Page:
Hereditary angioedema (HAE) is a rare disorder caused by genetic mutations that lead to recurrent episodes of swelling in various parts of the body. Prophylactic treatment is common for patients with HAE, and the therapeutic options have expanded in recent years. The current standard of care for prophylactic HAE therapies is subcutaneous treatment, which can be self-administered at home, greatly improving patient quality of life. As new therapies emerge, it is important for patients and physicians to discuss the risks and benefits associated with each treatment to develop an individualized approach to HAE management. We conducted surveys of patients with HAE and physicians who treat patients with HAE to identify prescribing trends for prophylactic HAE treatments and the impact that such treatments has on patients. Our results confirmed that newer, subcutaneous therapies are prescribed for HAE prophylaxis more frequently than other therapies in the United States and that treatment burdens still exist for patients with HAE. We found that physicians and patients were not always aligned on how treatment choices affect patients' lives, which may mean that there are opportunities for enhanced patient-physician dialog and shared decision-making in HAE management in the United States.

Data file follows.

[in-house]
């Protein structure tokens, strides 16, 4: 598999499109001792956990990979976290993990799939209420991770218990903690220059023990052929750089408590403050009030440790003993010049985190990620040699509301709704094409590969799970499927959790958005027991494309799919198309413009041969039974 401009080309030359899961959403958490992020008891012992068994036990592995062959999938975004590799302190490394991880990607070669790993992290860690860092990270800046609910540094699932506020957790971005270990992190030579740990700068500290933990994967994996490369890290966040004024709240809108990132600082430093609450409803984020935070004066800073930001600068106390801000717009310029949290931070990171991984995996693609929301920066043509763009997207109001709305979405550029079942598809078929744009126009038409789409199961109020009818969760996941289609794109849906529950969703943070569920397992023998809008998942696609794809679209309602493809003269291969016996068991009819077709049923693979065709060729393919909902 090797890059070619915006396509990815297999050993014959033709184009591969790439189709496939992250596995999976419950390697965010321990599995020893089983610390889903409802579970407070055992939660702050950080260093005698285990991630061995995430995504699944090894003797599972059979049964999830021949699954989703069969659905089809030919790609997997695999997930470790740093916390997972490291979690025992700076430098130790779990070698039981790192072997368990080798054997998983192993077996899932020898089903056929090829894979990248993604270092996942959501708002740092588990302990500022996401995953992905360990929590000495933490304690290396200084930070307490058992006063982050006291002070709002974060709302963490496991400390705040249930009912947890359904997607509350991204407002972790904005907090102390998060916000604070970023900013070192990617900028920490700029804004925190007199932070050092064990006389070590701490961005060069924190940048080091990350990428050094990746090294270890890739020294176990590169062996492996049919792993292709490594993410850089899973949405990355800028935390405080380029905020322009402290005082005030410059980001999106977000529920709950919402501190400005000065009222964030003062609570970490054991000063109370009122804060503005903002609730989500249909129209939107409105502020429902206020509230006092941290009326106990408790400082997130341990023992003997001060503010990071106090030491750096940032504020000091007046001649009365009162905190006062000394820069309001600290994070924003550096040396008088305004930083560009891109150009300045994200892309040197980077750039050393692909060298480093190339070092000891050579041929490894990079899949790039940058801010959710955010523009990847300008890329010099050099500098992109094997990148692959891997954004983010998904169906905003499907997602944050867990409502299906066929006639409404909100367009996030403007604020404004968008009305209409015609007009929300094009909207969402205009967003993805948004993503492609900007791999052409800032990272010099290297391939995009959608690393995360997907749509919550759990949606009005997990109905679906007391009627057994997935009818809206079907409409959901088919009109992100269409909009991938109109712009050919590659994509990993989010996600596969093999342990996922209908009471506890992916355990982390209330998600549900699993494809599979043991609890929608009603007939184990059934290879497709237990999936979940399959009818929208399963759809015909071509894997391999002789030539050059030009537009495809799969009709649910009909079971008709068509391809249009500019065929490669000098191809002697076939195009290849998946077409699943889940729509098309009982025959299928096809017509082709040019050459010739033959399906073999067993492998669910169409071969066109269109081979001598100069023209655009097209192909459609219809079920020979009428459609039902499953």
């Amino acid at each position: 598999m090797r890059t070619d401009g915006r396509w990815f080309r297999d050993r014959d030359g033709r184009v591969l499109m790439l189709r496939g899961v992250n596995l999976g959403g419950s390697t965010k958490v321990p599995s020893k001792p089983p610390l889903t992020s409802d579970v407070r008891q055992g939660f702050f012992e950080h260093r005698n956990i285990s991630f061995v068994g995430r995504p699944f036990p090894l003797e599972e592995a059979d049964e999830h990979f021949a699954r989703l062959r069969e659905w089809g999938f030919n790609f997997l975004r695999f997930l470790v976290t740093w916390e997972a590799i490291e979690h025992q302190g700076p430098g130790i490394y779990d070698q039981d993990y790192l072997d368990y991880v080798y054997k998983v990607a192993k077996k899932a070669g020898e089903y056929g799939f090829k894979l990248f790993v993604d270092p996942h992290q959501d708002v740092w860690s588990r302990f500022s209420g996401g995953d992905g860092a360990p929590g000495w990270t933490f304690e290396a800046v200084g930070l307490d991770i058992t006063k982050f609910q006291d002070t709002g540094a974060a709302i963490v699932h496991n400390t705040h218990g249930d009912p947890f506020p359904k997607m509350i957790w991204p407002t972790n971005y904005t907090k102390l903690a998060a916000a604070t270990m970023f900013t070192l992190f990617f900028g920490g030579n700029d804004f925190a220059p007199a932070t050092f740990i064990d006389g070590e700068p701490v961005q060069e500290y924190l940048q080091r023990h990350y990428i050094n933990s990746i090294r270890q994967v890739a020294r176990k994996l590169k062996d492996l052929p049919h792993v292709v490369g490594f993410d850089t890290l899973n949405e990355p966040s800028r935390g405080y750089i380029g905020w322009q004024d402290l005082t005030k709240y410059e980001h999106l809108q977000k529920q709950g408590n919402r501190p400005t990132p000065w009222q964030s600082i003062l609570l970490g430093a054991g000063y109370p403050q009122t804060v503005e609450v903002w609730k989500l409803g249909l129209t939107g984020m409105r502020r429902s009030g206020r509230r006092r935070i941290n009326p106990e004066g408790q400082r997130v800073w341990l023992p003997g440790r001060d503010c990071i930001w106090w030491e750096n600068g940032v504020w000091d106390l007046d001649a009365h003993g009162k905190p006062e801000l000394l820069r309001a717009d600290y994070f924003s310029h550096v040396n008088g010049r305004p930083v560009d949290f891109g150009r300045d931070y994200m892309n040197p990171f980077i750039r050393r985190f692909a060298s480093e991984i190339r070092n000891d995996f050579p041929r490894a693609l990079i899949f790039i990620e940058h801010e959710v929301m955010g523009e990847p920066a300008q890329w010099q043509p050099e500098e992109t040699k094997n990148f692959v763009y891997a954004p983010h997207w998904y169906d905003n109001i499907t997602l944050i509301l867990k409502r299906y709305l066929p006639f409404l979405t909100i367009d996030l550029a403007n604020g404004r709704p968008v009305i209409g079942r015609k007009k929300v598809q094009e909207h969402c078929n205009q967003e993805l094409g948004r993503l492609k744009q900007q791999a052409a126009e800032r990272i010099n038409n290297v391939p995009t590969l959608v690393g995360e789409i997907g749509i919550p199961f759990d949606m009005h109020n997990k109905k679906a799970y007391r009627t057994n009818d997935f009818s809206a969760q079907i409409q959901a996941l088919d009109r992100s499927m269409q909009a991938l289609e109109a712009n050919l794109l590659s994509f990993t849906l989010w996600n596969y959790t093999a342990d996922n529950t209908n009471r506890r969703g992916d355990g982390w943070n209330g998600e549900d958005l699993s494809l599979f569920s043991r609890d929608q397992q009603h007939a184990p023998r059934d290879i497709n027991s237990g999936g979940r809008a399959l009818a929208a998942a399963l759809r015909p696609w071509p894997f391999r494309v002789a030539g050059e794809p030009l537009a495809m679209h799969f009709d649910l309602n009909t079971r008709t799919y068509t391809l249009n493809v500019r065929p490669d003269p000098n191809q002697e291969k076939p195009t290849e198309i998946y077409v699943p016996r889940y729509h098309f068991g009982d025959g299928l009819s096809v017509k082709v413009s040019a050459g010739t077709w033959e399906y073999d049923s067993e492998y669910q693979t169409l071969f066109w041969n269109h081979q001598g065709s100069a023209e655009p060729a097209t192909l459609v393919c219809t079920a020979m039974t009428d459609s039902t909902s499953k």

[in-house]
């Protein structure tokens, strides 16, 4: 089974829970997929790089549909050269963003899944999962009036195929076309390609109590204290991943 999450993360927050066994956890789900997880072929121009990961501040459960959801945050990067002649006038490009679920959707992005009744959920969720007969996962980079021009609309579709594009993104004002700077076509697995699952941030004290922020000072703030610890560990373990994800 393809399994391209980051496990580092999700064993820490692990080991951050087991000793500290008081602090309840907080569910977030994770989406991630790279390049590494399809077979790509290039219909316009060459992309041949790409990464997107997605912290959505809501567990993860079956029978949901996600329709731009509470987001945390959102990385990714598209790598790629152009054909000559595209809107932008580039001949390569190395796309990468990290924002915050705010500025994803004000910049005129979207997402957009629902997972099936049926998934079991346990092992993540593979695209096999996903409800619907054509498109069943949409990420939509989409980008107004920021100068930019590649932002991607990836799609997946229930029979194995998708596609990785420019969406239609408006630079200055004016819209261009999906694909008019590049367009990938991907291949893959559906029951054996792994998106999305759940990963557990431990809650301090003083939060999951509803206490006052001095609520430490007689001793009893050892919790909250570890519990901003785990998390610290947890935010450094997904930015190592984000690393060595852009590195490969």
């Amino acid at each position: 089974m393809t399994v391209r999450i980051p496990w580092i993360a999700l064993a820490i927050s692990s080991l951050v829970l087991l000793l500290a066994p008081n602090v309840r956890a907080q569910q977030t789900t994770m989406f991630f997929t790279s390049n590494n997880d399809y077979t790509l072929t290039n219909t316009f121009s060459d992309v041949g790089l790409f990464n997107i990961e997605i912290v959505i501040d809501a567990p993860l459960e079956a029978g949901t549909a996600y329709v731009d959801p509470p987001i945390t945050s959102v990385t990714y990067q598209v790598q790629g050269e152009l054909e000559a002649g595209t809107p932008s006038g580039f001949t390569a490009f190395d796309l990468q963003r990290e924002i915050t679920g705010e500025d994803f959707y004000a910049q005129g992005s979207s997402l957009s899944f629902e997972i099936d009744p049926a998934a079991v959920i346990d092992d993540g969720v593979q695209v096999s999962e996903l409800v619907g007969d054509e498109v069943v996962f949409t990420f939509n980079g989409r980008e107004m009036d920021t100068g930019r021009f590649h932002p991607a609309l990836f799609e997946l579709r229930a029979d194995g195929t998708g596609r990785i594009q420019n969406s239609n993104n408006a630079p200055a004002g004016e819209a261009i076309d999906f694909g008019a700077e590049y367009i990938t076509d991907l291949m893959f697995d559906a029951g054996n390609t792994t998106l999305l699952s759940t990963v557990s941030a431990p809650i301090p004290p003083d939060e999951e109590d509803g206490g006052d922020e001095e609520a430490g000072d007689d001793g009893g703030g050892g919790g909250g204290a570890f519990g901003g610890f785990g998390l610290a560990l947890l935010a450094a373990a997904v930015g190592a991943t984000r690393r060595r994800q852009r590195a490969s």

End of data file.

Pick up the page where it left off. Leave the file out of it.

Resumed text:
All Science Journal Classification (ASJC) codes
- Immunology and Allergy
- Pulmonary and Respiratory Medicine